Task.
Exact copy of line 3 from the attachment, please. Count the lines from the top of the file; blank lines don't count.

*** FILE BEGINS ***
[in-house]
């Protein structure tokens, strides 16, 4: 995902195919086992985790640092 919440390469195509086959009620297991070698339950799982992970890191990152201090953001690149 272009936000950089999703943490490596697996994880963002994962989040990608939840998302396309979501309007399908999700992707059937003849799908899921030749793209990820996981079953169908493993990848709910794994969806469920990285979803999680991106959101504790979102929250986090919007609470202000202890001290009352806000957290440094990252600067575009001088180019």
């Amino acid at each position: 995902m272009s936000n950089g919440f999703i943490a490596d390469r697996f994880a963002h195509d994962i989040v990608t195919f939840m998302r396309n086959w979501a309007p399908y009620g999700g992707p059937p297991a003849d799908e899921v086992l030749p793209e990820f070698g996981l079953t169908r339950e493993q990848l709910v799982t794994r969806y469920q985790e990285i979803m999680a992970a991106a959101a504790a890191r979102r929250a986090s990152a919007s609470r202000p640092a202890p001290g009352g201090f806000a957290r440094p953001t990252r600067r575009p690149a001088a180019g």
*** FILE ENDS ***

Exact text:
């Amino acid at each position: 995902m272009s936000n950089g919440f999703i943490a490596d390469r697996f994880a963002h195509d994962i989040v990608t195919f939840m998302r396309n086959w979501a309007p399908y009620g999700g992707p059937p297991a003849d799908e899921v086992l030749p793209e990820f070698g996981l079953t169908r339950e493993q990848l709910v799982t794994r969806y469920q985790e990285i979803m999680a992970a991106a959101a504790a890191r979102r929250a986090s990152a919007s609470r202000p640092a202890p001290g009352g201090f806000a957290r440094p953001t990252r600067r575009p690149a001088a180019g």